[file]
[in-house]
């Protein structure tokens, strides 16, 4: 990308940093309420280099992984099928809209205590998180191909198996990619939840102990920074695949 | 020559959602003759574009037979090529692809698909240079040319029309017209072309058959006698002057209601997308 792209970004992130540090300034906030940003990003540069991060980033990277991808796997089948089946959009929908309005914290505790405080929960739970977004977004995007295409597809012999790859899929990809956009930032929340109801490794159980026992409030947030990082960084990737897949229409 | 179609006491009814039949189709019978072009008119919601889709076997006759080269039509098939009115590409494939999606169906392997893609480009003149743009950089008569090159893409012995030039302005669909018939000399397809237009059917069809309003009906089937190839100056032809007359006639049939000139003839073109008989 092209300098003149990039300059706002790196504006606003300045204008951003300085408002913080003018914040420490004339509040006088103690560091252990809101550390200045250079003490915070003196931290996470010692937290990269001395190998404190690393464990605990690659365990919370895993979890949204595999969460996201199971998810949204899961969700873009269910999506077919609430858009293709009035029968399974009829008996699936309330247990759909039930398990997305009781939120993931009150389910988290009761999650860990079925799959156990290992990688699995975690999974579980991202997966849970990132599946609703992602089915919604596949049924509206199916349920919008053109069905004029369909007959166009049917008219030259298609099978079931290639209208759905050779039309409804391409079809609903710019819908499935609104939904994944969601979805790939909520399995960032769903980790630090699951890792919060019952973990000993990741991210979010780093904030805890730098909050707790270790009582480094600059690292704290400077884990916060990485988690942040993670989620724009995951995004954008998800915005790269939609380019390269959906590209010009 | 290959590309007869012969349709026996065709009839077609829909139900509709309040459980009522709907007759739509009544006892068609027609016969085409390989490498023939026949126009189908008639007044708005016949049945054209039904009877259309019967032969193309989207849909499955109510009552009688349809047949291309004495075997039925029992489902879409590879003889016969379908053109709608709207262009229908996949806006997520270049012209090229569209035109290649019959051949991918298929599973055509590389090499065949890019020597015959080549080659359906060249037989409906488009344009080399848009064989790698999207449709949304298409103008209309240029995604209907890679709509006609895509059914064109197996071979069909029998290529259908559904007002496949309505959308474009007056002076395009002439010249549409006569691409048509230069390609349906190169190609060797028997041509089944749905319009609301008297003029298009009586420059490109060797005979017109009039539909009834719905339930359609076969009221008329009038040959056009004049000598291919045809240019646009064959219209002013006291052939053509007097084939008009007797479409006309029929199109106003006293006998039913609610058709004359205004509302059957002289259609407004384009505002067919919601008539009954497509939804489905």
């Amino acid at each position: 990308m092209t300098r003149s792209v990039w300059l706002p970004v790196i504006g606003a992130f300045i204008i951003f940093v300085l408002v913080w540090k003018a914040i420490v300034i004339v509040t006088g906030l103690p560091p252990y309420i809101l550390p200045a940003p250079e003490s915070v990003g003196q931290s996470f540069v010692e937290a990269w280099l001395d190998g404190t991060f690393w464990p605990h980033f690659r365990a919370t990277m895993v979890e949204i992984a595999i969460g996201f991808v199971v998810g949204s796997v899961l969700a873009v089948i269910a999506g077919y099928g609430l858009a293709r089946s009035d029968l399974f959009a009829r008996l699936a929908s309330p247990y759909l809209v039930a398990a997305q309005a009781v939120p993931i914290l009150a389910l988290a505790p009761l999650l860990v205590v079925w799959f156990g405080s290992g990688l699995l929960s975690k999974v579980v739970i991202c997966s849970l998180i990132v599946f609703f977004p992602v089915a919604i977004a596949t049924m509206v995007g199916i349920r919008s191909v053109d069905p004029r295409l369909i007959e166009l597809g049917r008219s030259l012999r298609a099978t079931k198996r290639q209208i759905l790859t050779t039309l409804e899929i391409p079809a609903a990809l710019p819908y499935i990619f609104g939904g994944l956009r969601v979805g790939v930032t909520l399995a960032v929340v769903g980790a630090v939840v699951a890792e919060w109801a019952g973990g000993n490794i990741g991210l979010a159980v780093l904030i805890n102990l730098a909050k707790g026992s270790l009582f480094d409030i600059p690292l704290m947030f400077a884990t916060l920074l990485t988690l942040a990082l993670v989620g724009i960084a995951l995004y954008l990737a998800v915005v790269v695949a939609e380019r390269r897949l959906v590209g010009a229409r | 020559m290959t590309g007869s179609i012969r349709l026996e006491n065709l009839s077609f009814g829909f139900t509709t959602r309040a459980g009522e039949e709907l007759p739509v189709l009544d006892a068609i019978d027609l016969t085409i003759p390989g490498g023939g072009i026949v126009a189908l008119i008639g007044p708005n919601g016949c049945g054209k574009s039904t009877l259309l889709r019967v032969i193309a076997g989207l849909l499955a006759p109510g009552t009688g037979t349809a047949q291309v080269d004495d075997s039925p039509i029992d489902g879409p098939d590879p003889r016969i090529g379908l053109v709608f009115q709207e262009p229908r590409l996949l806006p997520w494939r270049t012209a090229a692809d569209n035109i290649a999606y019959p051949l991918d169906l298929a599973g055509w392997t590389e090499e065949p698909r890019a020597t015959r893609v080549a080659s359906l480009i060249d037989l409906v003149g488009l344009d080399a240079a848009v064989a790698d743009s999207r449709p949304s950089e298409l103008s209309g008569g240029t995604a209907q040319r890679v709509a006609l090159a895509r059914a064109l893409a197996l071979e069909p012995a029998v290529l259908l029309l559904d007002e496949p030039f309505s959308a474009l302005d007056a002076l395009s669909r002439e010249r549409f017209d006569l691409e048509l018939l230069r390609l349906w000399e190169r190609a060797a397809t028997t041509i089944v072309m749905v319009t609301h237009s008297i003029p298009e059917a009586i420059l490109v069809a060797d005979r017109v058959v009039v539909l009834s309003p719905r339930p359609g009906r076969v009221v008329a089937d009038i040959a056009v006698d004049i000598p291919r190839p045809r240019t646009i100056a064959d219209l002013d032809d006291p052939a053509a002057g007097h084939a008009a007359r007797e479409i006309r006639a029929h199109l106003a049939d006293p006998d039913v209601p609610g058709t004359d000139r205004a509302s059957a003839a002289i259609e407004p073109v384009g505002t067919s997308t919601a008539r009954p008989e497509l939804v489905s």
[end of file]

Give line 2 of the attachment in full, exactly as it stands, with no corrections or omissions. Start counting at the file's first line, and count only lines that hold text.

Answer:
């Protein structure tokens, strides 16, 4: 990308940093309420280099992984099928809209205590998180191909198996990619939840102990920074695949 | 020559959602003759574009037979090529692809698909240079040319029309017209072309058959006698002057209601997308 792209970004992130540090300034906030940003990003540069991060980033990277991808796997089948089946959009929908309005914290505790405080929960739970977004977004995007295409597809012999790859899929990809956009930032929340109801490794159980026992409030947030990082960084990737897949229409 | 179609006491009814039949189709019978072009008119919601889709076997006759080269039509098939009115590409494939999606169906392997893609480009003149743009950089008569090159893409012995030039302005669909018939000399397809237009059917069809309003009906089937190839100056032809007359006639049939000139003839073109008989 092209300098003149990039300059706002790196504006606003300045204008951003300085408002913080003018914040420490004339509040006088103690560091252990809101550390200045250079003490915070003196931290996470010692937290990269001395190998404190690393464990605990690659365990919370895993979890949204595999969460996201199971998810949204899961969700873009269910999506077919609430858009293709009035029968399974009829008996699936309330247990759909039930398990997305009781939120993931009150389910988290009761999650860990079925799959156990290992990688699995975690999974579980991202997966849970990132599946609703992602089915919604596949049924509206199916349920919008053109069905004029369909007959166009049917008219030259298609099978079931290639209208759905050779039309409804391409079809609903710019819908499935609104939904994944969601979805790939909520399995960032769903980790630090699951890792919060019952973990000993990741991210979010780093904030805890730098909050707790270790009582480094600059690292704290400077884990916060990485988690942040993670989620724009995951995004954008998800915005790269939609380019390269959906590209010009 | 290959590309007869012969349709026996065709009839077609829909139900509709309040459980009522709907007759739509009544006892068609027609016969085409390989490498023939026949126009189908008639007044708005016949049945054209039904009877259309019967032969193309989207849909499955109510009552009688349809047949291309004495075997039925029992489902879409590879003889016969379908053109709608709207262009229908996949806006997520270049012209090229569209035109290649019959051949991918298929599973055509590389090499065949890019020597015959080549080659359906060249037989409906488009344009080399848009064989790698999207449709949304298409103008209309240029995604209907890679709509006609895509059914064109197996071979069909029998290529259908559904007002496949309505959308474009007056002076395009002439010249549409006569691409048509230069390609349906190169190609060797028997041509089944749905319009609301008297003029298009009586420059490109060797005979017109009039539909009834719905339930359609076969009221008329009038040959056009004049000598291919045809240019646009064959219209002013006291052939053509007097084939008009007797479409006309029929199109106003006293006998039913609610058709004359205004509302059957002289259609407004384009505002067919919601008539009954497509939804489905």